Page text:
People Blindly Follow Their Robot Leaders

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Photo: David Arky/Corbis

The fire alarm goes off, and it’s apparently not a mistake or a drill: Just outside the door, smoke fills the hallway. Luckily, you happen to have a guide for such a situation: a little bot with a sign that literally reads EMERGENCY GUIDE ROBOT. But, wait — it’s taking you in the opposite direction of the way you came in, and it seems to be wanting you to go down an unfamiliar hallway. Do you trust your own instinct and escape the way you came? Or do you trust the robot?

Probably, you will blindly follow the robot, according to the findings of a fascinating new study from the Georgia Institute of Technology. In an emergency situation — a fake one, though the test subjects didn’t know that — most people trusted the robot over their own instincts, even when the robot had showed earlier signs of malfunctioning. It’s a new wrinkle for researchers who study trust in human-robot interactions. Previously, this work had been focused on getting people to trust robotics, such as Google’s driverless cars. Now this new research hints at another problem: How do you stop people from trusting robots too much? It’s a timely question, especially considering the news this week of the first crash caused by one of Google’s self-driving cars.

For the study, the Georgia Tech researchers used a Pioneer P3-AT, a device with a no-nonsense, workmanlike appearance that looks a bit like a recycling bin with wheels attached; the researchers modified theirs to give it “arms” that could point. In one experiment, 30 study volunteers followed the bot down a hallway and into a conference room, where they were to fill out a survey about robotics. But as they worked, the alarm went off, and smoke filled the hall outside the door of the conference room. According to the researchers, 26 out of the 30 students decided to follow the robot as it led them in an unfamiliar direction, instead of following their own instinct and exiting the building the way they had entered it. And it’s not like those remaining four chose human reason over robot instruction, as New Scientist’s Aviva Rutkin reports that “two were thrown out of the study for unrelated reasons, and the other two never left the room.”

This was perplexing to the researchers, who had embarked upon the project to study how to best persuade people to trust robots — for example, in a real emergency, would people in a high-rise building trust a robot to lead them to safety? After the surprising results of that initial experiment, the researchers conducted several follow-up studies. Rutkin writes:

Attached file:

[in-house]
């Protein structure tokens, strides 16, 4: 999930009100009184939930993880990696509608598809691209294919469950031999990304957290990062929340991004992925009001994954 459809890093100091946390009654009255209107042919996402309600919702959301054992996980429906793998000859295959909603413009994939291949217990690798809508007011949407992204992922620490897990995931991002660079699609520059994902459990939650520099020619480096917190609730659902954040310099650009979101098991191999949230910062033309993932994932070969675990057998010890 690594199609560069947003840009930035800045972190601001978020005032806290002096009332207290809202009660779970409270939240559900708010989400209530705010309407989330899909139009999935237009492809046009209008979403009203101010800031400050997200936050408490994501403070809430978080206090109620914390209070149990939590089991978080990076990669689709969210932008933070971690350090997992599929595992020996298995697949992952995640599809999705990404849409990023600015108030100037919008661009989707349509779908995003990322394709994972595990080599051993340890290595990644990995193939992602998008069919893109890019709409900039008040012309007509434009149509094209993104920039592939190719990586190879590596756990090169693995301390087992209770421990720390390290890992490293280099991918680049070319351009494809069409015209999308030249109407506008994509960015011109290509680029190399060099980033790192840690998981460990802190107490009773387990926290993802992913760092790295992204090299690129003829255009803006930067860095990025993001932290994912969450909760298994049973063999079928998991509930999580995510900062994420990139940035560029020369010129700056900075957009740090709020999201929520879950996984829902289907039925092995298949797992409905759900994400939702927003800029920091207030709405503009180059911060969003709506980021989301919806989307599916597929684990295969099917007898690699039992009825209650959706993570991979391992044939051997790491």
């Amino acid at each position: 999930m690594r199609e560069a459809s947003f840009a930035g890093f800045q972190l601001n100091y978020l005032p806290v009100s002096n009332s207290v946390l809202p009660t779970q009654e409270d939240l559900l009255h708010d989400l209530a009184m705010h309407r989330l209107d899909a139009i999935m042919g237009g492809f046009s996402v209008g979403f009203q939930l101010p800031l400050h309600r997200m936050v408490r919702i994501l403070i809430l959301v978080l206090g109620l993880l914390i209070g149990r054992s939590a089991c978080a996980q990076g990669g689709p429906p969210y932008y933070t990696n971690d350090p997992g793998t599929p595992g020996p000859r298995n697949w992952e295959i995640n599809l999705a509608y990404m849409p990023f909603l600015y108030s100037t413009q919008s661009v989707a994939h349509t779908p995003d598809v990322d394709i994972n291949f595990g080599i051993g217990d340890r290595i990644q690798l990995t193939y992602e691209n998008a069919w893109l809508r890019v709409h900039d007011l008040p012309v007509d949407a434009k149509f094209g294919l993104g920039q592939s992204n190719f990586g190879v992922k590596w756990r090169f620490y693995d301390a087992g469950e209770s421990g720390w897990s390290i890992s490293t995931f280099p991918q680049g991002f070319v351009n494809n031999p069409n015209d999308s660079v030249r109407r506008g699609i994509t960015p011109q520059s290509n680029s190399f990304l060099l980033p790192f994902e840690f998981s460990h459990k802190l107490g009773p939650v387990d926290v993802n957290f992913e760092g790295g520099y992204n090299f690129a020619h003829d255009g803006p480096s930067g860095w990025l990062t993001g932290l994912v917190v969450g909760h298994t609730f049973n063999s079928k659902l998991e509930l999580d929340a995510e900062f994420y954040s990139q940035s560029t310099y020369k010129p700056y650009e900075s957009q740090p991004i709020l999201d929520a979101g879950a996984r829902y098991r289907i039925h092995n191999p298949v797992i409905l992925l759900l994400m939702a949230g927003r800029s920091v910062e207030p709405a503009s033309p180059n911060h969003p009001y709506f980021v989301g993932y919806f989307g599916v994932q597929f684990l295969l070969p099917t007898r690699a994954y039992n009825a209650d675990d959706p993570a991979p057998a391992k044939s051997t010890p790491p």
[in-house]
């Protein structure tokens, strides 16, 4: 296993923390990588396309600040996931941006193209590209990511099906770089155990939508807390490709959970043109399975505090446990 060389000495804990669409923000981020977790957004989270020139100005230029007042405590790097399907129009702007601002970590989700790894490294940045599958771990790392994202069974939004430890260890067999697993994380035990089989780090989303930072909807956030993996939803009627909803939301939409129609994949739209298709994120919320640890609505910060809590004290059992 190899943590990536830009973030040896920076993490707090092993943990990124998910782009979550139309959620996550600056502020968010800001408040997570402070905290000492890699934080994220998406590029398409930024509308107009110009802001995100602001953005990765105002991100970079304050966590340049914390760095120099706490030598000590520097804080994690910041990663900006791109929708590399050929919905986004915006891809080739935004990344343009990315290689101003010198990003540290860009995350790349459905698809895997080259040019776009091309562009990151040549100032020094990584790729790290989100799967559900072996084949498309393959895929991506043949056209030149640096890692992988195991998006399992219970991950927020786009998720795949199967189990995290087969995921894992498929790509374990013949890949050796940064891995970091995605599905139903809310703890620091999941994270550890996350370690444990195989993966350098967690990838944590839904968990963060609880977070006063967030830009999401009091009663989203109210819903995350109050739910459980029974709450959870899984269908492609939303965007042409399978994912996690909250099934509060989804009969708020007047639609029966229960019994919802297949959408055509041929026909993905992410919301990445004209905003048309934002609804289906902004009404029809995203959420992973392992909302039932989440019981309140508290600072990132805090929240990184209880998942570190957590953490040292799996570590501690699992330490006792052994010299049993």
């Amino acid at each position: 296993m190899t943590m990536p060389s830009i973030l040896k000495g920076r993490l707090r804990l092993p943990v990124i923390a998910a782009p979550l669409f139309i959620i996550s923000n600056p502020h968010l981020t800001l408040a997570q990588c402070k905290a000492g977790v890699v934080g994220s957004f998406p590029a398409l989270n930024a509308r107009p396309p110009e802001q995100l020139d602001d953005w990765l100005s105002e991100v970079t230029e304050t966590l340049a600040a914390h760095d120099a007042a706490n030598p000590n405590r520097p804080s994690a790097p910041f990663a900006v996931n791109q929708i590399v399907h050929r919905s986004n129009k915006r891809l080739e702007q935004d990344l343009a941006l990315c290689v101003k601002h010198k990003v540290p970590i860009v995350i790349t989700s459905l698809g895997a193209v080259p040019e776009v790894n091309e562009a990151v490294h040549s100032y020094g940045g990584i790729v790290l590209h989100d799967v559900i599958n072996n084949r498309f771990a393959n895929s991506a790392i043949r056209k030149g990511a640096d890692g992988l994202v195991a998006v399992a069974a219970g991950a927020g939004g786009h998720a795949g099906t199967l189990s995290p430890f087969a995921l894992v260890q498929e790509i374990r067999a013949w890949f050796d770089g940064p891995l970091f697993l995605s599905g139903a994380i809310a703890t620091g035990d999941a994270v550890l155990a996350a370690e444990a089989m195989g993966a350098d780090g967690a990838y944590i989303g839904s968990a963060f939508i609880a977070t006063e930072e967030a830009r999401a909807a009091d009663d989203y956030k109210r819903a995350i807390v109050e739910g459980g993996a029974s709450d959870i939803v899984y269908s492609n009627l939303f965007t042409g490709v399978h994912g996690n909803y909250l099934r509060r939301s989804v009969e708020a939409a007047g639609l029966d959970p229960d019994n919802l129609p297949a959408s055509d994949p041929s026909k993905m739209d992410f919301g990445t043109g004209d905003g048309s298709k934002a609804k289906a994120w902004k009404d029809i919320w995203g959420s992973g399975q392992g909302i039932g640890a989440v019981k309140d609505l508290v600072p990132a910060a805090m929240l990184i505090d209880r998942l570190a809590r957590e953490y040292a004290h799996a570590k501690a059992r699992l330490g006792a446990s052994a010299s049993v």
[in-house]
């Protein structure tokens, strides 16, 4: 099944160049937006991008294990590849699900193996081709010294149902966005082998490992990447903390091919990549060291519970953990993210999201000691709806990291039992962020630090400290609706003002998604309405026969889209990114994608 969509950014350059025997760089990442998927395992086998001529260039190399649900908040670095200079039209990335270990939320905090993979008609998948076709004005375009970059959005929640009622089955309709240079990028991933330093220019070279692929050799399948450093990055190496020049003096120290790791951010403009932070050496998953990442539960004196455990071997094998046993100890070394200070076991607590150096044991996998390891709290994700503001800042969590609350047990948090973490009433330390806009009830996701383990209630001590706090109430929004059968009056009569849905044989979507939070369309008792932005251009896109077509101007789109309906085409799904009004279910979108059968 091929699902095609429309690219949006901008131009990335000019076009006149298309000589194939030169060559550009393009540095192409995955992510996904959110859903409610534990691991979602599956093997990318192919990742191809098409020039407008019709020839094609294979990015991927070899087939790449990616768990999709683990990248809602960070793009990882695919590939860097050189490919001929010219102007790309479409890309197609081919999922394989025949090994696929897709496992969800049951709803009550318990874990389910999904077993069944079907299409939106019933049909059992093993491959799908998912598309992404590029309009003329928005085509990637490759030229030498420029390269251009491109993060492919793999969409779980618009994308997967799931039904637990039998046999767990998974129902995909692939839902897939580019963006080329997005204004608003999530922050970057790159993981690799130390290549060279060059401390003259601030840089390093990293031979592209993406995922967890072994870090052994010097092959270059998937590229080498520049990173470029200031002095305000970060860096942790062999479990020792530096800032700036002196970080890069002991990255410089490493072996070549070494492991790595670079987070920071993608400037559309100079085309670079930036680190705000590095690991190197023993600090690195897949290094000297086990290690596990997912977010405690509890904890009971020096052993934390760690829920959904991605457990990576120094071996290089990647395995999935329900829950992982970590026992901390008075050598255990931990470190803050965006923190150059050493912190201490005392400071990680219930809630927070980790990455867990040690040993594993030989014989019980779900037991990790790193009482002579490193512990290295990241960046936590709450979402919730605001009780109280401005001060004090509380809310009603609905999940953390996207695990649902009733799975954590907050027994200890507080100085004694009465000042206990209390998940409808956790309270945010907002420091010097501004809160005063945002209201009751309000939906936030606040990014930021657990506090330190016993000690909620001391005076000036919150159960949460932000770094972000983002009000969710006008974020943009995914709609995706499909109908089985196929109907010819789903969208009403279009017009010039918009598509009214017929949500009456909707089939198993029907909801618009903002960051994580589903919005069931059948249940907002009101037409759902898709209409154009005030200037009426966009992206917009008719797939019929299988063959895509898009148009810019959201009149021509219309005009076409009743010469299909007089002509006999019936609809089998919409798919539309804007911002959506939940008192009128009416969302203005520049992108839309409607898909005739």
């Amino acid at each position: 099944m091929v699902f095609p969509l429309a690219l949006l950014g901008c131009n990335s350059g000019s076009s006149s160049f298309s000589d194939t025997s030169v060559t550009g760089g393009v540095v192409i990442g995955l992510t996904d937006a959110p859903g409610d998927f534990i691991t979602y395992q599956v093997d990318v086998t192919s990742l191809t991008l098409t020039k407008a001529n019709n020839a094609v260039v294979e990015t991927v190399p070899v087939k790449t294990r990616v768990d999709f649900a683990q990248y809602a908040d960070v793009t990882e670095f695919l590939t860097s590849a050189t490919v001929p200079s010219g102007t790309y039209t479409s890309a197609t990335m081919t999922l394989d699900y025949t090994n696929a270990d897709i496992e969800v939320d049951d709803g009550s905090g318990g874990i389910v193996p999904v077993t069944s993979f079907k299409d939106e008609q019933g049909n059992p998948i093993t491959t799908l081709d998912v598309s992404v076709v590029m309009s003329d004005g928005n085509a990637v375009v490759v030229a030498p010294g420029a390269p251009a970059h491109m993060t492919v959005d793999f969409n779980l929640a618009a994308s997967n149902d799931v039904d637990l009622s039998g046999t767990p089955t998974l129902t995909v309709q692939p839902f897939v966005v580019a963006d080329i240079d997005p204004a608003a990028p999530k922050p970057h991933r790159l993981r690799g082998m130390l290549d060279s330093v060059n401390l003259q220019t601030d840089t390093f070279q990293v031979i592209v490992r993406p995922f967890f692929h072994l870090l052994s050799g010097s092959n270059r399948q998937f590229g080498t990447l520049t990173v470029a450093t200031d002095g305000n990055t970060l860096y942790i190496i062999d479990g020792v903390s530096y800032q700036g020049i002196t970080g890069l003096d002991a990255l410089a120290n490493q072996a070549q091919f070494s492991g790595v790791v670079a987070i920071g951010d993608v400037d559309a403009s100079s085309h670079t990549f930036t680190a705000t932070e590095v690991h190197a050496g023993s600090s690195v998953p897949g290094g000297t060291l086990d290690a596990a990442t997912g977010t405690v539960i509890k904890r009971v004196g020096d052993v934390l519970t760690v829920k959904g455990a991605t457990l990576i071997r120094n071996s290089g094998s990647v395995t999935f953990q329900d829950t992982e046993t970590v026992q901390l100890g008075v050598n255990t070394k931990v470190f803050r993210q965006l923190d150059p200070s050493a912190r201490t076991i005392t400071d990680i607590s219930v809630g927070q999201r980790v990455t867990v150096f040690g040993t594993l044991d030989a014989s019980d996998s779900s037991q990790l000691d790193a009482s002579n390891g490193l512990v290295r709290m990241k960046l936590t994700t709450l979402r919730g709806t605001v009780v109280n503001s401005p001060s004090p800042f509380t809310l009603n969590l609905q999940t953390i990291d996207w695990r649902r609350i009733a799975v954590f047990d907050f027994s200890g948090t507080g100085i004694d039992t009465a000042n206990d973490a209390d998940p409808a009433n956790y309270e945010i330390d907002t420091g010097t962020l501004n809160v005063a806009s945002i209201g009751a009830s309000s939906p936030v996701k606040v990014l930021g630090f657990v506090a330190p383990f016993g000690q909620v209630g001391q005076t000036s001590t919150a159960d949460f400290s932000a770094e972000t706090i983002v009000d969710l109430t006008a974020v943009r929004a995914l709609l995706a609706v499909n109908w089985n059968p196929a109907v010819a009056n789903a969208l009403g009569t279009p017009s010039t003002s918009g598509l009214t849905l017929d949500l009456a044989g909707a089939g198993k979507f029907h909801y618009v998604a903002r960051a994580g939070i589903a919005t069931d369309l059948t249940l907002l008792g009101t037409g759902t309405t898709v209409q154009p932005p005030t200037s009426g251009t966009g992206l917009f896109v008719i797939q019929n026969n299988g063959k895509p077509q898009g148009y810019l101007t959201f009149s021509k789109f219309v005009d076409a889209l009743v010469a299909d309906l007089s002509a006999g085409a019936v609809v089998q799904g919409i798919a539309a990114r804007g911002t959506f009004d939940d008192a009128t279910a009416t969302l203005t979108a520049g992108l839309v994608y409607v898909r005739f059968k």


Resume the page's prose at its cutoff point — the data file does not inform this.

In a series of follow-up experiments, Robinette and his colleagues put small groups of people through the same experience, but with added twists. Sometimes the robot would “break down” or freeze in place during the initial walk along the hallway, prompting a researcher to come out and apologise for its poor performance. Even so, almost everyone still followed the robot during the emergency. In another follow-up test, the robot would point to a darkened room, with the doorway partially blocked by a piece of furniture. Two of six participants tried to squeeze past the obstruction rather than taking the clear path out.

Even a clearly malfunctioning robot seems worthy of following, in other words. The researchers believe that it might be as simple as the fact that the robot brandished the sign EMERGENCY GUIDE ROBOT, which gave it a guise of authority. Maybe it knew something they didn’t. And in a stressful situation, that might have been enough to nudge the participants into making the split-second decision of following the bot.

Many of us have likely already been in situations in which we mindlessly follow a device’s instructions over our own instincts. It’s me when I follow Google Maps’ instructions, even when it takes me on some weird, unfamiliar route. It’s Michael Scott of The Office obeying his GPS when it tells him to drive into a lake. (“The machine knows!”) “As long as a robot can communicate its intentions in some way, people will probably trust it in most situations,” Paul Robinette, a grad student at Georgia Tech who led this study, told New Scientist.

These results have implications for some robotics research in the military that is already under way, Discovery points out:

The U.S. Air Force’s funding of such research also makes sense considering how computers and semi-autonomous systems already play a big role on modern battlefields. At some point in the future, human warriors will almost certainly find themselves putting their lives in the hands of walking military robots or perhaps flying drone ambulances. Their decision on whether or not to trust the judgment of a machine during the heat of battle may have life or death consequences.

Again, up to this point, the bulk of the research on trust in human-robot interactions has centered on building trust. Google’s driverless cars are purposefully designed to resemble an adorable —and therefore, trustworthy — human face, for example. But these findings suggest a potential new direction in robotics research. “We wanted to ask the question about whether people would be willing to trust these rescue robots,” Alan Wagner, a senior researcher at Georgia Tech, said in a statement. “A more important question now might be to ask how to prevent them from trusting these robots too much.”